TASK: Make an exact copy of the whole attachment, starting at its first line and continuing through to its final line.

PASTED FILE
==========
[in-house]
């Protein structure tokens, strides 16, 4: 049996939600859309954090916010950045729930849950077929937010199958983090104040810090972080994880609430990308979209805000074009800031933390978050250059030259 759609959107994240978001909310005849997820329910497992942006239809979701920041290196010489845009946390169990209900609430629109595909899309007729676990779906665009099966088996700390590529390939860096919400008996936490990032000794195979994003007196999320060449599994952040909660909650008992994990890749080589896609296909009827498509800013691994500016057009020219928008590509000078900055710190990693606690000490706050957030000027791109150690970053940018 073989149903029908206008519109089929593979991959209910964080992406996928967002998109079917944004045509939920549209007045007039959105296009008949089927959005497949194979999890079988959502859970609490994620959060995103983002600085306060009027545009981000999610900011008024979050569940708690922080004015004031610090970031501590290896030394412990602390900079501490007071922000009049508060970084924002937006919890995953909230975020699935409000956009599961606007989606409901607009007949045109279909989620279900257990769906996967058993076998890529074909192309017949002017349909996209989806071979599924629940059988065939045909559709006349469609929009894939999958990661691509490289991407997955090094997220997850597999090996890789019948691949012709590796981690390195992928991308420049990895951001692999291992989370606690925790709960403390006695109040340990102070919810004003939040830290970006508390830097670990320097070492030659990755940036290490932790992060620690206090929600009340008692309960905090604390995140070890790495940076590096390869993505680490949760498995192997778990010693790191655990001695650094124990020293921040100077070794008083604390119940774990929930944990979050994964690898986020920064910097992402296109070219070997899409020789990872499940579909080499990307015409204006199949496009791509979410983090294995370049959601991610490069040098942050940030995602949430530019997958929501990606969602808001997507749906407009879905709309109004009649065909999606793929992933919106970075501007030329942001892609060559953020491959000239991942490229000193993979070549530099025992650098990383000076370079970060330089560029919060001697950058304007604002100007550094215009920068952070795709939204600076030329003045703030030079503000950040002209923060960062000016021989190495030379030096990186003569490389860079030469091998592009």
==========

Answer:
[in-house]
């Protein structure tokens, strides 16, 4: 049996939600859309954090916010950045729930849950077929937010199958983090104040810090972080994880609430990308979209805000074009800031933390978050250059030259 759609959107994240978001909310005849997820329910497992942006239809979701920041290196010489845009946390169990209900609430629109595909899309007729676990779906665009099966088996700390590529390939860096919400008996936490990032000794195979994003007196999320060449599994952040909660909650008992994990890749080589896609296909009827498509800013691994500016057009020219928008590509000078900055710190990693606690000490706050957030000027791109150690970053940018 073989149903029908206008519109089929593979991959209910964080992406996928967002998109079917944004045509939920549209007045007039959105296009008949089927959005497949194979999890079988959502859970609490994620959060995103983002600085306060009027545009981000999610900011008024979050569940708690922080004015004031610090970031501590290896030394412990602390900079501490007071922000009049508060970084924002937006919890995953909230975020699935409000956009599961606007989606409901607009007949045109279909989620279900257990769906996967058993076998890529074909192309017949002017349909996209989806071979599924629940059988065939045909559709006349469609929009894939999958990661691509490289991407997955090094997220997850597999090996890789019948691949012709590796981690390195992928991308420049990895951001692999291992989370606690925790709960403390006695109040340990102070919810004003939040830290970006508390830097670990320097070492030659990755940036290490932790992060620690206090929600009340008692309960905090604390995140070890790495940076590096390869993505680490949760498995192997778990010693790191655990001695650094124990020293921040100077070794008083604390119940774990929930944990979050994964690898986020920064910097992402296109070219070997899409020789990872499940579909080499990307015409204006199949496009791509979410983090294995370049959601991610490069040098942050940030995602949430530019997958929501990606969602808001997507749906407009879905709309109004009649065909999606793929992933919106970075501007030329942001892609060559953020491959000239991942490229000193993979070549530099025992650098990383000076370079970060330089560029919060001697950058304007604002100007550094215009920068952070795709939204600076030329003045703030030079503000950040002209923060960062000016021989190495030379030096990186003569490389860079030469091998592009």